The morals of the Jews were not always pure; in most cases they were averse from none of the vices of Christian civilization, but they retained from the Patriarchal age a recognition of family, ties and an attachment to the interests of the tribe. Pyrot's brothers, half-brothers, uncles, great-uncles, first, second, and third cousins, nephews and great-nephews, relations by blood and relations by marriage, and all who were related to him to the number of about seven hundred, were at first overwhelmed by the blow that had struck their relative, and they shut themselves up in their houses, covering themselves with ashes and blessing the hand that had chastised them. For forty days they kept a strict fast. Then they bathed themselves and resolved to search, without rest, at the cost of any toil and at the risk of eve danger, for the demonstration of an innocence which they did not doubt. And how could they have doubted? Pyrot's innocence had been revealed to them in the same way that his guilt had been revealed to Christian Penguinia's; for these things, being hidden, assume a mystic character and take on the authority of religious truths. The seven hundred Pyrotists set to work with as much zeal as prudence, and made the most thorough inquiries in secret. They were everywhere; they were seen nowhere. One would have said that, like the pilot of Ulysses, they wandered freely over the earth. They penetrated into the War Office and approached, under different disguises, the judges, the registrars, and the witnesses of the affair. Then Greatauk's cleverness was seen. The witnesses knew nothing; the judges and registrars knew nothing. Emissaries reached even Pyrot and anxiously questioned him in his cage amid the prolonged moanings of the sea and the hoarse croaks of the ravens. It was in vain; the prisoner knew nothing. The seven hundred Pyrotists could not subvert the proofs of the accusation because they could not know what they were, and they could not know what they were because there were none. Pyrot's guilt was indefeasible through its very nullity. And it was with a legitimate pride that Greatauk, expressing himself as a true artist, said one day to General Panther: "This case is a master-piece: it is made out of nothing." The seven hundred Pyrotists despaired of ever clearing up this dark business, when suddenly they discovered, from a stolen letter, that the eighty thousand trusses of hay had never existed, that a most distinguished nobleman, Count de Maubec, had sold them to the State, that he had received the price but had never delivered them. Indeed seeing that he was descended from the richest landed proprietors of ancient Penguinia, the heir of the Maubecs of Dentdulynx, once the possessors of four duchies, sixty counties, and six hundred and twelve marquisates, baronies, and viscounties, he did not possess as much land as he could cover with his hand, and would not have been able to cut a single day'S mowing of forage off his own domains. As to his getting a single rush from a land-owner or a merchant, that would have been quite impossible, for everybody except the Ministers of State and the Government officials knew that it would be easier to get blood from a stone than a farthing from a Maubec.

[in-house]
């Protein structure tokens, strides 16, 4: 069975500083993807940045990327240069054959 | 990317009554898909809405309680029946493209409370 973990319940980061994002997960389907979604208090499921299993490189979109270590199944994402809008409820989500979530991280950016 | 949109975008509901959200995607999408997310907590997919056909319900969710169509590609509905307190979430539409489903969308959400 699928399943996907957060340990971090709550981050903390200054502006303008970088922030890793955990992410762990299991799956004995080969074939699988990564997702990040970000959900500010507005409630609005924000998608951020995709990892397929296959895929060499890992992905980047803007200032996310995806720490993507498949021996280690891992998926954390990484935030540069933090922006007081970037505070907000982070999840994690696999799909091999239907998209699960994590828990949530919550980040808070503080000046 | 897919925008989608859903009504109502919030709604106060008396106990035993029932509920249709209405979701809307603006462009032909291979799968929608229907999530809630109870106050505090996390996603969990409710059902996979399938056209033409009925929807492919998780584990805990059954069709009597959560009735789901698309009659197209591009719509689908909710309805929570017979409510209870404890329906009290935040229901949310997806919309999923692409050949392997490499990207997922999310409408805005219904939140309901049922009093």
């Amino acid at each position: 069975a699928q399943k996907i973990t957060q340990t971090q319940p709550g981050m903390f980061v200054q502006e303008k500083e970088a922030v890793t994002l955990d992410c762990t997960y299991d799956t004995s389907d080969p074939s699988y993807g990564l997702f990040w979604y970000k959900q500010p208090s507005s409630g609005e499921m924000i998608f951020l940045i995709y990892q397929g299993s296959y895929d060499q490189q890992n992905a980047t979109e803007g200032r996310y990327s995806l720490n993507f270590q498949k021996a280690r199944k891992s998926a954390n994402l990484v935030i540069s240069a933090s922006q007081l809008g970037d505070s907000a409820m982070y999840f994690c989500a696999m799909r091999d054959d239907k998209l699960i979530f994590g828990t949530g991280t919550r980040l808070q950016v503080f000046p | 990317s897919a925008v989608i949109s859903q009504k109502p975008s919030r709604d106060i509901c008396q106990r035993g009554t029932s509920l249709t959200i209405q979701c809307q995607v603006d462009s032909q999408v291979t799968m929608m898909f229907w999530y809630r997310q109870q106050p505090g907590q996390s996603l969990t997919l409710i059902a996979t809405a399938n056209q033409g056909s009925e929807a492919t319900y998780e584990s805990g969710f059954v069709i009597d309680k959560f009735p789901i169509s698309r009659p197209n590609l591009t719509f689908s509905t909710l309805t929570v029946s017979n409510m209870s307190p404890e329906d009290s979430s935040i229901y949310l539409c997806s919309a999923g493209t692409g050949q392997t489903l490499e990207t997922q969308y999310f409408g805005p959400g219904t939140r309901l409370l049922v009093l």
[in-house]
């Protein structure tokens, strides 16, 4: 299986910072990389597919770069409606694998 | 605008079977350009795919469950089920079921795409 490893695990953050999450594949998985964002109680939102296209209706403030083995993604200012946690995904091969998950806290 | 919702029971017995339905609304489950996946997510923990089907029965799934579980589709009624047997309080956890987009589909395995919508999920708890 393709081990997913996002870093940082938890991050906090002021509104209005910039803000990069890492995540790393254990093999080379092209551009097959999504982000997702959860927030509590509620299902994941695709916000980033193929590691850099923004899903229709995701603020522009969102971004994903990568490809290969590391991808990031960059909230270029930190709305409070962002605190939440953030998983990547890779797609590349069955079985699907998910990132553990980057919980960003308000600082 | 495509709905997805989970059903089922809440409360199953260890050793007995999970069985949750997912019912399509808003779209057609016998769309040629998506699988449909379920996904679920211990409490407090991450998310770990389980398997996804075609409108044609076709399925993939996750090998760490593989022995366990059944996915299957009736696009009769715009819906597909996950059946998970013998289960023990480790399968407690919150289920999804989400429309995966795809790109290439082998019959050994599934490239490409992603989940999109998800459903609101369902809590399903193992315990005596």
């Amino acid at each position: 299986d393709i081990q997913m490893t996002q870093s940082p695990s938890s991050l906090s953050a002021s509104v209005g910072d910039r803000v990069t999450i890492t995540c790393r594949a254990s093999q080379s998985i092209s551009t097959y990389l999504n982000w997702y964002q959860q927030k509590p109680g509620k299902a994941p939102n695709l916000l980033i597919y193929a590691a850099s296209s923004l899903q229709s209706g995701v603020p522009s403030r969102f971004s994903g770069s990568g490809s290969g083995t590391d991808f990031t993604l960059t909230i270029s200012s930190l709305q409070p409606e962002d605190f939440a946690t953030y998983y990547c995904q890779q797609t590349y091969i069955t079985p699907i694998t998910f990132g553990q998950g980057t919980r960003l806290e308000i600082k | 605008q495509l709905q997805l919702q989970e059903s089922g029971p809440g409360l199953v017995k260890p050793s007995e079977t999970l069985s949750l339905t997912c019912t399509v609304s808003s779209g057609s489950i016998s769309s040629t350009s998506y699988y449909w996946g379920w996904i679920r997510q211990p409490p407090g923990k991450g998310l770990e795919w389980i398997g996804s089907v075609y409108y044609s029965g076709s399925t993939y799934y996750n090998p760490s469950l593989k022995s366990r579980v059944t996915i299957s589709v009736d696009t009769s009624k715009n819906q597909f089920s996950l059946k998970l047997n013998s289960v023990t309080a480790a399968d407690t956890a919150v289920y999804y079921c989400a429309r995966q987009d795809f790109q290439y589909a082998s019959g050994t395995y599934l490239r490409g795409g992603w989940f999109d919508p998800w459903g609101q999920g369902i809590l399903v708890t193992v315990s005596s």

The seven hundred Pyrotists made a minute inquiry concerning the Count Maubec de la Dentdulynx's financial resources, and they proved that that nobleman was chiefly supported by a house in which some generous ladies were ready to furnish all comers with the most lavish hospitality. They publicly proclaimed that he was guilty of the theft of the eighty thousand trusses of straw for which an innocent man had been condemned and was now imprisoned in the cage.


recommended content